Perhaps your loved one was an avid hiker, patron of the arts, or leader and advocate within their community. It is possible to honor these aspects of their life in your final farewell, as there are countless ways to say goodbye to someone you love.
Writing a eulogy is not an easy task, coming as it usually does while you are still grieving your loved one’s passing—but it can be a healing one.
Writing an obituary for a loved one can be a difficult task, but there are tips you can follow to ensure you are respectfully memorializing them and celebrating their life.
A funeral or memorial ceremony is an opportunity for you and your family and the community of those who knew your loved one to grieve, and to honor and celebrate their life. The type of service you choose and all of its details will depend upon several factors; we’re here to guide you through each one.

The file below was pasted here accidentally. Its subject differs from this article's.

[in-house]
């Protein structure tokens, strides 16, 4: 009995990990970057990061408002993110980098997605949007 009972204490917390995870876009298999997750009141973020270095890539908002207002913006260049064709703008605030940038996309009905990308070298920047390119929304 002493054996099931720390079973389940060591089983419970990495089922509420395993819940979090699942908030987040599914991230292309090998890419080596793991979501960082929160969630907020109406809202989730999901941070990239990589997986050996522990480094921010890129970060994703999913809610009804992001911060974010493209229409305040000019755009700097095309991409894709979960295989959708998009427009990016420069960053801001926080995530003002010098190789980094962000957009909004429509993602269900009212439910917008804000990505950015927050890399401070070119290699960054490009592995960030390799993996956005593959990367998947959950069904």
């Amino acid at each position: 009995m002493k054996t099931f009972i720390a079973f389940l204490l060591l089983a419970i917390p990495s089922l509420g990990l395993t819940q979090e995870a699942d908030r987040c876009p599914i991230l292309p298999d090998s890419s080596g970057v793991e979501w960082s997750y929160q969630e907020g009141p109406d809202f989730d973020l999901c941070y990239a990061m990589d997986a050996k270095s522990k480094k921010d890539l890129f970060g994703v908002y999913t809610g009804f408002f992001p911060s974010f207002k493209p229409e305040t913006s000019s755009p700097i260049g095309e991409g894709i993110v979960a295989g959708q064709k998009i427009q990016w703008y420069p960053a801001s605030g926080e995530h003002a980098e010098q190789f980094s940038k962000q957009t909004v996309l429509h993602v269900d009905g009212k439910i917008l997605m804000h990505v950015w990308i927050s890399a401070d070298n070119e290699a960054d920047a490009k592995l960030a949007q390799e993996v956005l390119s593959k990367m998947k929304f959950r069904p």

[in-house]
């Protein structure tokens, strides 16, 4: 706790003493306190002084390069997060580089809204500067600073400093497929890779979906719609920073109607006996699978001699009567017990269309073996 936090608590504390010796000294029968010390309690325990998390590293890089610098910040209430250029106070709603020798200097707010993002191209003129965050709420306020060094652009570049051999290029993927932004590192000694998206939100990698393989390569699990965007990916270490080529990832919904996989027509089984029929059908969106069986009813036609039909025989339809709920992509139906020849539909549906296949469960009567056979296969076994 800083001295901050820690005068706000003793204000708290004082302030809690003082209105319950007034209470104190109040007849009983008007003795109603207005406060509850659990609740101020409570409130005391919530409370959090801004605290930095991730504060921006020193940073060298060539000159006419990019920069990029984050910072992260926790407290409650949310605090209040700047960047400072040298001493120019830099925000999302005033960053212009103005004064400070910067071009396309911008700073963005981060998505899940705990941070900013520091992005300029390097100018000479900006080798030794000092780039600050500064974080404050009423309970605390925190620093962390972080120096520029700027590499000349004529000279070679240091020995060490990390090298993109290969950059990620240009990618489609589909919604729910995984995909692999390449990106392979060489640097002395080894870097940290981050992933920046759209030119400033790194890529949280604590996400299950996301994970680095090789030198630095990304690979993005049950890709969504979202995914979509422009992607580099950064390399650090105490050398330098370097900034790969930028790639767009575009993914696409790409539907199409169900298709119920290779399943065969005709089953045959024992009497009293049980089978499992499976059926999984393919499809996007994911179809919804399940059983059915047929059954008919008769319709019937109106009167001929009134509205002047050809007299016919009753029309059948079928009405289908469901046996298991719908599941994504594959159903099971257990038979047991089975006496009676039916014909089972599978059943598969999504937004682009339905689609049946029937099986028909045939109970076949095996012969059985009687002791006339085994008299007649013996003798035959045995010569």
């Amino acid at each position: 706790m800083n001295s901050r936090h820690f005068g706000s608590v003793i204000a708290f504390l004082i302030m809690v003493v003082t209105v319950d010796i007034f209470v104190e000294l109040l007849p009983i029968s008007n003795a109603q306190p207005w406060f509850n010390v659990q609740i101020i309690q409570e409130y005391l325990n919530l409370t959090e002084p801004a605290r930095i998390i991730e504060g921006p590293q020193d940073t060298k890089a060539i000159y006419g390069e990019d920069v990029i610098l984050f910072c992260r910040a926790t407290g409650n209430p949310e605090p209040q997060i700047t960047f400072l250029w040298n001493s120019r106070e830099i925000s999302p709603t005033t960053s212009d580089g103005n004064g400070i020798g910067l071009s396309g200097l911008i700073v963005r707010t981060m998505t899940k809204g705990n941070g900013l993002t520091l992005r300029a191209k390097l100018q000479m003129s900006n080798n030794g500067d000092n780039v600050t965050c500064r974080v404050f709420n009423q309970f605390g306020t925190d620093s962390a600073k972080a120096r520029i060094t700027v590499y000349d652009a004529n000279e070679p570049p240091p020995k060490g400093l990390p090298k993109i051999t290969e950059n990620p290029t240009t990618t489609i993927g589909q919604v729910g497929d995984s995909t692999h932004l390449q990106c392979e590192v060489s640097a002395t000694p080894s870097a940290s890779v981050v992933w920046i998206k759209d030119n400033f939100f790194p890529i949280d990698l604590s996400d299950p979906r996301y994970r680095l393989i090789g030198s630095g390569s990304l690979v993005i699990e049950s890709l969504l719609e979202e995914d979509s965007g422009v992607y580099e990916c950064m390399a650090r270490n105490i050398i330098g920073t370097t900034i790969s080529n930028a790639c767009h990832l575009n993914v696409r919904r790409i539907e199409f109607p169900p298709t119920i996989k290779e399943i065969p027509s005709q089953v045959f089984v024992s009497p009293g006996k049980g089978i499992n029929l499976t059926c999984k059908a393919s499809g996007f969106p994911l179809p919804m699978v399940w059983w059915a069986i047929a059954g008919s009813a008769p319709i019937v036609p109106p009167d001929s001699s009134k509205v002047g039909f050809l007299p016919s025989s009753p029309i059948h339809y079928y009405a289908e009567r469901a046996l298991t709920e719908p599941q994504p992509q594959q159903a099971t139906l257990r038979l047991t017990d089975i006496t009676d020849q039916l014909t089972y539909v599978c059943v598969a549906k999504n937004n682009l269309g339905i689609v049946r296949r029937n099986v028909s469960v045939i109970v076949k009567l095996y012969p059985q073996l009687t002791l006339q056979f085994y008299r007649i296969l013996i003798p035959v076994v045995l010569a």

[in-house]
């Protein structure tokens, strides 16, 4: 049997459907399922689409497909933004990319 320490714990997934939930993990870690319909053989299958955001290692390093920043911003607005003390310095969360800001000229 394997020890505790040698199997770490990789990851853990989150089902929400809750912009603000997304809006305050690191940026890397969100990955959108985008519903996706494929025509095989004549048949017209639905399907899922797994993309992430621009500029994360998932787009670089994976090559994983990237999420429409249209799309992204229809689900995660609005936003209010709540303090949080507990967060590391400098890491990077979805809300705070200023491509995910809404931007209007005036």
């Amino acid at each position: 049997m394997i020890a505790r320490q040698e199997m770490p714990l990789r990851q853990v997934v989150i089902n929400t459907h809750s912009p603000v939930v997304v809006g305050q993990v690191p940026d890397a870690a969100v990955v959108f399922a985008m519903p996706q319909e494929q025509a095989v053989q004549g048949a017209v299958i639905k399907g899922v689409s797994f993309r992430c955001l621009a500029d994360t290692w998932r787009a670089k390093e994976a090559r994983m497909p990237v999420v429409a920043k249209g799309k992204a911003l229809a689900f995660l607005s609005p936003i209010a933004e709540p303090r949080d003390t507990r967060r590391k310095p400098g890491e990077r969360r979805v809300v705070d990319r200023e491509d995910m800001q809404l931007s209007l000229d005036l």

We speak the specialized language of estates and funerals so you don’t have to.
The person appointed by the court to handle the estate of someone who dies without a will.
The duties of an administrator are similar to those of an executor, but as there is no will to execute, he or she is named administrator and distributes assets according to a procedure dictated by state law.
The sum total of someone’s net worth, including all assets. From a legal standpoint, an estate is not simply everything the person owns, but the value of all of these assets minus any debts or other liabilities. Estates are calculated differently depending on their purpose.
For example, the taxable estate may include assets that are not in the probate estate.
A service held to commemorate someone’s life. Memorials are generally considered distinct from funerals in that they are held without the body present and are not focused on the burial, although services where the urn with the loved one’s ashes is present are also called memorials. Traditionally, a funeral is a more formal service while memorials are often more unstructured.
To see the full glossary